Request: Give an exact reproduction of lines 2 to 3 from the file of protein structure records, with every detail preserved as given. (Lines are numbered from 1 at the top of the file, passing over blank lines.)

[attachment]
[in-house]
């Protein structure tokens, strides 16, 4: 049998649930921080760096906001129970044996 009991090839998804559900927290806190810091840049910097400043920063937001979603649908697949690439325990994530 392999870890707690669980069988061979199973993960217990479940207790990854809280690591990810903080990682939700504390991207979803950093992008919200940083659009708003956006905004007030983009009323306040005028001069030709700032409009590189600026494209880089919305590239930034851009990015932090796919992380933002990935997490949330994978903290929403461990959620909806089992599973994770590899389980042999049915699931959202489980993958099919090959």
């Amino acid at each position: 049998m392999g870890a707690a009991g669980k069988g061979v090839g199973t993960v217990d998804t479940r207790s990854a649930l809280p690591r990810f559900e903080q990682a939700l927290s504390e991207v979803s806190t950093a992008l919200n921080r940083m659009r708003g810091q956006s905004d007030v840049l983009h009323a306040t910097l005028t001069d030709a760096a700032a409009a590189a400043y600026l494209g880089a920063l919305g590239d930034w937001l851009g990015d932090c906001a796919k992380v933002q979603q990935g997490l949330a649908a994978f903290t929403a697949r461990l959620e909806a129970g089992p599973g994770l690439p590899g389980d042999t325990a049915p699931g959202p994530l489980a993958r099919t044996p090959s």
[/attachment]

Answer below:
């Protein structure tokens, strides 16, 4: 049998649930921080760096906001129970044996 009991090839998804559900927290806190810091840049910097400043920063937001979603649908697949690439325990994530 392999870890707690669980069988061979199973993960217990479940207790990854809280690591990810903080990682939700504390991207979803950093992008919200940083659009708003956006905004007030983009009323306040005028001069030709700032409009590189600026494209880089919305590239930034851009990015932090796919992380933002990935997490949330994978903290929403461990959620909806089992599973994770590899389980042999049915699931959202489980993958099919090959």
């Amino acid at each position: 049998m392999g870890a707690a009991g669980k069988g061979v090839g199973t993960v217990d998804t479940r207790s990854a649930l809280p690591r990810f559900e903080q990682a939700l927290s504390e991207v979803s806190t950093a992008l919200n921080r940083m659009r708003g810091q956006s905004d007030v840049l983009h009323a306040t910097l005028t001069d030709a760096a700032a409009a590189a400043y600026l494209g880089a920063l919305g590239d930034w937001l851009g990015d932090c906001a796919k992380v933002q979603q990935g997490l949330a649908a994978f903290t929403a697949r461990l959620e909806a129970g089992p599973g994770l690439p590899g389980d042999t325990a049915p699931g959202p994530l489980a993958r099919t044996p090959s």